Dear Pay Dirt,
I have a loving, adoring husband who is 12 years older than me. I make around $100,000 a year and he makes five to six times that amount depending on how his bonuses go. He has recently started more aggressively saving for retirement with the goal in mind to have us both retire at the same time in 15 years (him at age 60 and me at age 48). He has worked hard and supports almost all of our daily household expenses—I am aligned with him in this ambitious goal.
However, in all of my husband’s calculations, he bases our retirement needs on his lifespan and refuses to acknowledge that statistically I am likely to outlive him by 20 years and will require funds to support myself in that additional stretch of retirement. Frustrating, but I believe I have a tidy solution! I am the sole beneficiary of a trust, from which I took a $1 million dollar distribution to buy us our marital home because even though he makes a lot, he had very little saved at the time. We agreed that the rest of my trust would be used to pay for our children’s college expenses and retirement.
When he asked about the present value of the trust in order to use that in calculating what we have saved currently for our retirement, I told him there was $1 million left when in fact, there is $2 million. The trust will be dissolved next year and all remaining funds distributed to me. Can I split the value into two accounts and put $1 million toward our joint retirement and save $1 million in an account in my name only for my personal retirement funds to be used once I am likely widowed at some point? Does he need to know? My plan would be to make our two children the beneficiaries of this private account so as to supersede my will that states that everything goes to my husband upon my death in the unlikely event that I pass before him to keep it away from a possible gold-digging, second wife. If it matters, we have a prenup that specifically states that funds from the trust are not considered marital property. I admire his “what’s mine is ours” attitude but if he’s not willing to accept that I will likely have a life after him, then I have to look out for myself! Are there any other considerations I should make?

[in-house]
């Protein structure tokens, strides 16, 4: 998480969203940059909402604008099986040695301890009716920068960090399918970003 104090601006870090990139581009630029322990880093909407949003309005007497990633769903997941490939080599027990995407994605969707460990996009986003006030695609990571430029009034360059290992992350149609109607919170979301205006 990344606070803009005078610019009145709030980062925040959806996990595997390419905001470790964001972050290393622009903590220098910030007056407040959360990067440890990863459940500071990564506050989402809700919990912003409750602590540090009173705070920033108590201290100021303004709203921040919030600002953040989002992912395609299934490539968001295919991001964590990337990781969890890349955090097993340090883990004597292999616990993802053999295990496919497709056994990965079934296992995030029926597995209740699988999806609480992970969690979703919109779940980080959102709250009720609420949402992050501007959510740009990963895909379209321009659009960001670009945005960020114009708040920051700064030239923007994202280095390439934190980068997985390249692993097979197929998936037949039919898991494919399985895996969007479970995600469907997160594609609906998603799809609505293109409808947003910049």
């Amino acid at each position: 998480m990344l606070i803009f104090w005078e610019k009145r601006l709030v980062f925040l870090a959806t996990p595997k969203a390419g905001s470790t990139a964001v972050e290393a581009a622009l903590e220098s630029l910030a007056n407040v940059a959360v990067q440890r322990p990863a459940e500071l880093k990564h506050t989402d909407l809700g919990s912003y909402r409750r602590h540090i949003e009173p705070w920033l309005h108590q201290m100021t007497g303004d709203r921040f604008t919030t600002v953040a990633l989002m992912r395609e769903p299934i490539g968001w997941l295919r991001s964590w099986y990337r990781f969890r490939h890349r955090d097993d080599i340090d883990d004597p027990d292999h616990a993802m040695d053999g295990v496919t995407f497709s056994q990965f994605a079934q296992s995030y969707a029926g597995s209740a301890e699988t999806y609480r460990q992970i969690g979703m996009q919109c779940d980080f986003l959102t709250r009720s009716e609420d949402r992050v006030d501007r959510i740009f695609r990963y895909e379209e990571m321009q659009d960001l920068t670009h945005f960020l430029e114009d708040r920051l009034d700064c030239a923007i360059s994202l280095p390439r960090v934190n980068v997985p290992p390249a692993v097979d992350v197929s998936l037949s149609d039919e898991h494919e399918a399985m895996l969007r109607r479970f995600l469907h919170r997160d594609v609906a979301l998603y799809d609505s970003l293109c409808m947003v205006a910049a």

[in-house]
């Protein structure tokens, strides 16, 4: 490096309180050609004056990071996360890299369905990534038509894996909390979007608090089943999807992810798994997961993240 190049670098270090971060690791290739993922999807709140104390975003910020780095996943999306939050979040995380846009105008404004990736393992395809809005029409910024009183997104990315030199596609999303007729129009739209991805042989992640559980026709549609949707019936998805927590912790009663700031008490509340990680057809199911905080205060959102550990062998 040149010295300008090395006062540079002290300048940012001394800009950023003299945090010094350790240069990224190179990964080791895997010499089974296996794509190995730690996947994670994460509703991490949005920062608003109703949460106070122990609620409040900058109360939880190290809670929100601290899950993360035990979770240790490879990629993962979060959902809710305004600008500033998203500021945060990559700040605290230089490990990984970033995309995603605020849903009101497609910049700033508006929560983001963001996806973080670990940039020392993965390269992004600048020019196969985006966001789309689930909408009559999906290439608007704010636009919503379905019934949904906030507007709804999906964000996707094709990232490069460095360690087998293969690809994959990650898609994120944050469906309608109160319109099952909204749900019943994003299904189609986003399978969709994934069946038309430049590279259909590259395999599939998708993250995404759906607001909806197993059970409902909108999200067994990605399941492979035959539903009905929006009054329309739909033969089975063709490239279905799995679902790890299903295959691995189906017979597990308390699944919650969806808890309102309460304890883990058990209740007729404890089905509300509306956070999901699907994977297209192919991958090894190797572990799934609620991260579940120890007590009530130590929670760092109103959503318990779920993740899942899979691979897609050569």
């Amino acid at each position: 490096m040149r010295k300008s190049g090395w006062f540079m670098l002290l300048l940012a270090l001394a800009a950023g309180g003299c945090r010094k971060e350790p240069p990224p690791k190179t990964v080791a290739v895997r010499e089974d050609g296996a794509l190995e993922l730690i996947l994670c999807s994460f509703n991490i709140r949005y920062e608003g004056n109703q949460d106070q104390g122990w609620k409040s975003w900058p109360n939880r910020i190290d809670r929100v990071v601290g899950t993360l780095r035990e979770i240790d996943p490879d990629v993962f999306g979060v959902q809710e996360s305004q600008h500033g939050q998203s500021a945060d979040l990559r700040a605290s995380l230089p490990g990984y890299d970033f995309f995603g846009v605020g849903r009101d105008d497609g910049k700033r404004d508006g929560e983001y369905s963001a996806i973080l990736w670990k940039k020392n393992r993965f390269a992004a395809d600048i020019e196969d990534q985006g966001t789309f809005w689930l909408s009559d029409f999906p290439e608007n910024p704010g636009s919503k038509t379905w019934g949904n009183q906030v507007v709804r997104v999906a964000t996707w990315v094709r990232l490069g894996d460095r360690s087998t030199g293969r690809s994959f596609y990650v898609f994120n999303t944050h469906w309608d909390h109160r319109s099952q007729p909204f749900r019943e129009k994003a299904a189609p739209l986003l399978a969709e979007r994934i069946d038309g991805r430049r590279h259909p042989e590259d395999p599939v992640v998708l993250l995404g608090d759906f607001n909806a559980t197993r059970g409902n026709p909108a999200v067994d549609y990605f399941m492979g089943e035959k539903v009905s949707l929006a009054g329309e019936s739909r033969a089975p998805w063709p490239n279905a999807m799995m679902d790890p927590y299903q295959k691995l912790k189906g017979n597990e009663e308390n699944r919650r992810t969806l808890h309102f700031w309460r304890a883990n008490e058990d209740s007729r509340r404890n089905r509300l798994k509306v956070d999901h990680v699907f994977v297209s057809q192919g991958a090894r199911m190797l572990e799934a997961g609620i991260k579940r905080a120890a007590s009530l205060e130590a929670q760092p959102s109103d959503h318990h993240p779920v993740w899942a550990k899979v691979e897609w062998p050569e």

—Some of What’s Mine Is Ours
Dear What’s Mine,
While I admire the desire to write into this advice column, someone with a $700,000 joint household income and a $3 million trust should be talking to an estate lawyer. I know searching for a qualified professional for your complicated legal question can seem intimidating. But you presumably know the phone number of an estate lawyer because you inherited a multi-million dollar trust. I am a licensed investment advisor, but I am not your investment advisor.
At the core of your question is a fear shared by many women: They won’t be taken care of in their old age if their husband predeceases them. Once wealthy widows living in reduced circumstances is a recurring theme in many of Jane Austen’s works because women’s inheritances (their “fortunes”) became their husband’s property when they were married. Husbands were expected to invest their wife’s dowry in the “fours and fives” and take only its 4 percent to 5 percent annual interest for household income. If the wife were widowed, her dowry would become her property again but her husband’s other assets would go to his male heirs. Unfortunately, many rich husbands made poor investments, gambled away their wife’s dowry, or died without updating their will to grant their surviving wife a life interest in their property.
Luckily, women now have property rights in their marriages. Because you came into the marriage with substantial assets and a prenuptial agreement to protect them, have equal rights to the marital property, and earn your own six-figure salary, you have more opportunities than Mrs. Dashwood did in Sense and Sensibility. You should use that opportunity and privilege to find an estate lawyer you trust and talk through the options. A trust division depends on several factors, such as the type of trust (revocable, complex, irrevocable), your state, and your prenup.
Should you continue to lie to your husband about how much is in your trust? Probably not. Hiding $1 million worth of assets may be a trust violation, affects financial planning and taxes, and could harm you in a divorce, which your estate lawyer will tell you. It would be a good subplot in Gossip Girl or Succession, though. But let’s keep the hiding of major assets from a spouse relegated to television dramas.
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